ROAS Measurement in Apple Search Ads

Through a carefully designed campaign, it is possible to grow your user base and increase your revenue. Check our article to learn ROAS measurement in Apple Search Ads.

Talip Sencan
December 14, 2020

Apple Search Ads is a powerful tool to increase your growth. Through a carefully designed campaign, it is possible to grow your user base and increase your revenue. However, you should be very careful when it comes to financial planning. This post will discuss some of the problems in measuring one of the key metrics, ROAS, and how you can overcome them.

The first goal in any business is to profit. This also applies to the app market. Advertising costs should not exceed the revenue that your campaign brings in. Thus key data such as Return on Advertisement Spent (ROAS) are critical for determining the success (or inefficiency) of your strategies. By realistically identifying your shortcomings, you can improve your tactics to maximize your profit.

For example, you might be conducting a high-budget, aggressive campaign. It can turn out to be very effective and bring in lots of new users. If what you spend on this campaign is a couple of times more than what you earn because of it, is it really an effective strategy? Or if your installs are not converting into in-app goals, you might be missing out on a lot of revenue.

Data Discrepancies

Before talking about improving the accuracy of ROAS, it will be reasonable to discuss the factors that cause distortion in our measurements.

apple search ads data

The main problem is the discrepancy between the data that Apple Search Ads provides and the data that you obtain from your Mobile Measurement Partner. Because these two parties have different measurement methodologies they usually have a mismatch in their data. The amount of this discrepancy can change according to context. The category of the app, demographics of users, or even location might increase or decrease the amount of discrepancy. By accounting for this difference, you can increase the accuracy of your other metrics which help you determine the success of your advertising efforts. Let’s briefly talk about some of the major factors that cause variance in measurements.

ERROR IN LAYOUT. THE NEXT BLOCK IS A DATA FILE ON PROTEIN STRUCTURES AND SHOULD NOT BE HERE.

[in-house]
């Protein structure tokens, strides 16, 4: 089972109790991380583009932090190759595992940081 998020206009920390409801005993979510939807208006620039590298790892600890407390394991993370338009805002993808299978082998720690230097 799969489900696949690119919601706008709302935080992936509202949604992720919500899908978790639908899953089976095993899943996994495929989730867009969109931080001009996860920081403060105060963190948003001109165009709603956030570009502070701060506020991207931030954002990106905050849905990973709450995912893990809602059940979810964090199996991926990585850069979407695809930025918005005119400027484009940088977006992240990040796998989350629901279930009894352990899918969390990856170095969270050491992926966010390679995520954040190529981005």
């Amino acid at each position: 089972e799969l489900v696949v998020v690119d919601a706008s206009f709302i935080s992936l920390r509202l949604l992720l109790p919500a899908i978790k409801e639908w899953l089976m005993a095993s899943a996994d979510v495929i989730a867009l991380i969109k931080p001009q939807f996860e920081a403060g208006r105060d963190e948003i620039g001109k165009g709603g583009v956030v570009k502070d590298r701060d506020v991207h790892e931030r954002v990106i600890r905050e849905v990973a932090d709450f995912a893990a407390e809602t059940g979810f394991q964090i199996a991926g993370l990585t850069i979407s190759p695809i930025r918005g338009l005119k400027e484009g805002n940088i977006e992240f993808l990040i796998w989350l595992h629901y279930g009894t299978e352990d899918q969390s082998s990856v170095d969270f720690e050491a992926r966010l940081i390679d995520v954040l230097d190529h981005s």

Definition of “Install”

What does install mean for you? Is merely downloading the app enough for qualifying as an install, or would you add some constraints to this definition? It turns out that MMP’s and Apple have different perspectives on this.

According to Apple Search Ads, if a user clicks on download after viewing an ad (referred to as App Store Verified Install), this action qualifies as an install. However for MMPs to classify a download as install, the app has to be opened by the user after clicking on the ad. It is possible for users to never open the app after they download it or there might be a gap between the install and open time. Different contexts might call for different perspectives, that is why either approach can be beneficial in certain conditions.

Attribution Windows

Attribution Windows are another cause of the discrepancy. The attribution window can be described as the maximum amount of time that can be between the impression and the install for the ad to receive credit. For Apple Search Ads, any install in the following 30 days after a tap on an ad is sufficient for that install to be attributed to your campaign. On the other hand, MMPs use different time intervals for attribution, usually between 7 to 30 days.


If a user deletes your app and then downloads it again, Apple Search Ads will report these downloads to you in your Apple Search Ads dashboard. However, MMPs may consider these users to be re-opening the app and not as new installs.

Limit Ad Tracking

Limit Ad Tracking gives users the opportunity to bypass being measured or tracked. This option is valuable to many consumers due to privacy reasons. Because these users can not be tracked, MMPs will not be able to locate their source thus excluding them from your downloads. These users will also be considered as organic downloads. Luckily Apple Search Ads provides a LAT Installs metric which is a key metric for ROAS calculation.

Calculating your ROAS

Running an advertising campaign is a costly effort. No one wants to throw their money away.

Cost and revenue are the key indicators of success in any business. To profit in Apple Search Ads, your costs of advertising should be a reasonable expense compared to the revenue that you gain (or hope to gain) from it. 

The first step in measuring your ROAS is to determine your costs. Apple Search Ads uses a Cost-per-Tap based system where you pay only if a user taps on your ad. A metric called Cost-per-Acquisition is also provided where you can see the estimated cost of acquiring one additional user for your app. The formula of ROAS can be described simply as;